SAN DIEGO — The Padres are shaking things up at the back end of their bullpen. For the time being, Taylor Rogers is no longer their closer. In fact, right now, no one is.
Manager Bob Melvin said prior to Friday’s series opener with the Twins that he will go with a closer-by-committee approach, this decision coming after consecutive blown saves by Rogers in Detroit this week. Melvin was quick to add that he’s optimistic Rogers would work his way back into the closer role later this season.
“We’ll probably give him a little bit of a break from that role,” Melvin said. “Our best team is with him closing. What is he? [Tied for first] in the league in saves? So he’s done some good work there. … We wouldn’t be where we are this year without him.”
That decision — which notably comes four days before the Trade Deadline — has ripple effects in both the short- and long-term. Here’s what it means:
Who gets the ninth?
The Padres have a number of quality arms, but Rogers is the only reliever on their active roster with experience handling the ninth inning. He has 28 saves already this season, tied with Milwaukee’s Josh Hader for the most in the Majors entering play Friday. The rest of the Padres’ active bullpen, meanwhile, has combined for a total of 13 career saves.
As such, the ninth-inning is very much TBD.
“Usually I start at the ninth and try to work backwards,” Melvin said. “This is not going to happen this way. So we’ll see how we get there and try to match up the best we can at the end.”
Here are a few of Melvin’s options:
• After Rogers, Luis García‘s eight career saves are the most for anyone in the Padres’ active bullpen. He’s been sharp lately, having posted a 2.16 ERA in July.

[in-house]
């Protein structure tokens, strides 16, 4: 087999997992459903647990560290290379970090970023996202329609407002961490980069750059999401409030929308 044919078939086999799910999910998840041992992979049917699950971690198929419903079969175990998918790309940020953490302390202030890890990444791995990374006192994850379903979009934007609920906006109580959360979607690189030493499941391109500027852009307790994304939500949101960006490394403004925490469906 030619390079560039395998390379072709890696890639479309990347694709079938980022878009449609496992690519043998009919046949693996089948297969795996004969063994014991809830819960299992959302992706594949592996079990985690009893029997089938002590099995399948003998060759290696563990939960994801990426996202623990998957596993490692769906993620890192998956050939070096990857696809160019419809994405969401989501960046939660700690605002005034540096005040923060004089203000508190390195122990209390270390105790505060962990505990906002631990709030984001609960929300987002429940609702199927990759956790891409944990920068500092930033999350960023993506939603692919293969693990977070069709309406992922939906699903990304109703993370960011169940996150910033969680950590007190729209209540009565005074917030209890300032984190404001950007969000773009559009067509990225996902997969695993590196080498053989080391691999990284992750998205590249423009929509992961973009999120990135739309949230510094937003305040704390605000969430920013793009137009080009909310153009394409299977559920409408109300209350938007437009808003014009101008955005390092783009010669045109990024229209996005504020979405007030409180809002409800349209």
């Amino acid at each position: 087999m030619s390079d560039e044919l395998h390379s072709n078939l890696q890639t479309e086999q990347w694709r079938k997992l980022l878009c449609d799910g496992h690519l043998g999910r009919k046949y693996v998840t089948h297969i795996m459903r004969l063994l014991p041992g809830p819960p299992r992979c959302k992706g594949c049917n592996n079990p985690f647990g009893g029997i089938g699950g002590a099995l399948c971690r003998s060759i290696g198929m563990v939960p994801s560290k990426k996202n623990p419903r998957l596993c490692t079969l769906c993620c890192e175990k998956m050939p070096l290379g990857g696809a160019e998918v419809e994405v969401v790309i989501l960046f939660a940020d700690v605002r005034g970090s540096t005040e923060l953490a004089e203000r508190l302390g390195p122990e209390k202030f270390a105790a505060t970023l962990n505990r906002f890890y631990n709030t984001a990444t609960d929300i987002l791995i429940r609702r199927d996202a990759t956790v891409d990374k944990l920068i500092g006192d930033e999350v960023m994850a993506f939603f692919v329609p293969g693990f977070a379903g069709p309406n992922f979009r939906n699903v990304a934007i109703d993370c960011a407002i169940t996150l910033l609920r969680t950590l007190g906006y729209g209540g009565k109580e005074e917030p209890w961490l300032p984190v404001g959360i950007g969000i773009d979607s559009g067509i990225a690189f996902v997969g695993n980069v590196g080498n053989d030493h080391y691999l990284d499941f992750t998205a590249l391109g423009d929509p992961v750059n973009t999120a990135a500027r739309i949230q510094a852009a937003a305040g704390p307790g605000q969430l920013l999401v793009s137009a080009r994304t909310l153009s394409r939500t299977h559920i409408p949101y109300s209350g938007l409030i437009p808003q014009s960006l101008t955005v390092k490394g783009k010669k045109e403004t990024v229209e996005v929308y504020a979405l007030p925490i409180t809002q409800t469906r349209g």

• Left-hander Adrian Morejon has the electric stuff to handle the role, and if the Padres are truly playing matchups in the ninth, Morejon is the obvious choice when the Padres are faced with a tough lefty hitters.
• Right-hander Nick Martinez was placed on the paternity list on Friday, but he’s racked up four saves this season (though mostly of the multi-inning piggyback variety).
Could the Padres trade for a closer?
It’s certainly on the table. San Diego has been active in searching for potential relief help — and that was true even before Rogers’ struggles arose earlier this month.
The reality, however, is that there aren’t many true relief aces available on the trade market. As with the Padres’ internal options, there are intriguing arms available. But the ninth-inning would be a question mark for almost all of them.
So, while it’s entirely possible that the Padres trade for a reliever ahead of the Deadline, it’s less likely they’d deal for a guy who would slot instantly into the ninth inning.
The likeliest path forward is closer by committee in the short-term. Then, in the long-term, perhaps Rogers wins his role back. Or, perhaps fellow southpaw Drew Pomeranz returns from injury and showcases the dominant stuff that has led him to a 1.60 ERA in his 47 appearances since signing with the Padres before the 2020 season.
On that front: Pomeranz pitched another simulated game on Friday, increasing his workload a bit — throwing 26 pitches and facing six hitters. If all goes well, he could begin a rehab assignment in the very near future.
What’s next for Rogers?
For now, the 29-year-old left-hander will get lower leverage opportunities. Melvin isn’t wrong in touting Rogers’ effectiveness for most of the season. He posted a 2.84 ERA through June. That number has since jumped to 4.35, and Rogers has blown four of his last 10 save opportunities.
“That is a really hard role to struggle in, because everybody feels it,” Melvin said. “But until this period recently, he’s been so good for us.”
Rogers will likely get favorable left-on-left matchups moving forward. It’s unlikely he’d be thrust immediately into an eighth-inning setup role in a close game. The Padres would instead prefer to get Rogers back on track with a less-visible appearance or two, before building him back toward the backend.
“It’s just a breather,” Melvin said. “That’s probably the toughest role there is in baseball, because when you have a bad day, you lose. Sometimes you just need a little bit of a break from that.”
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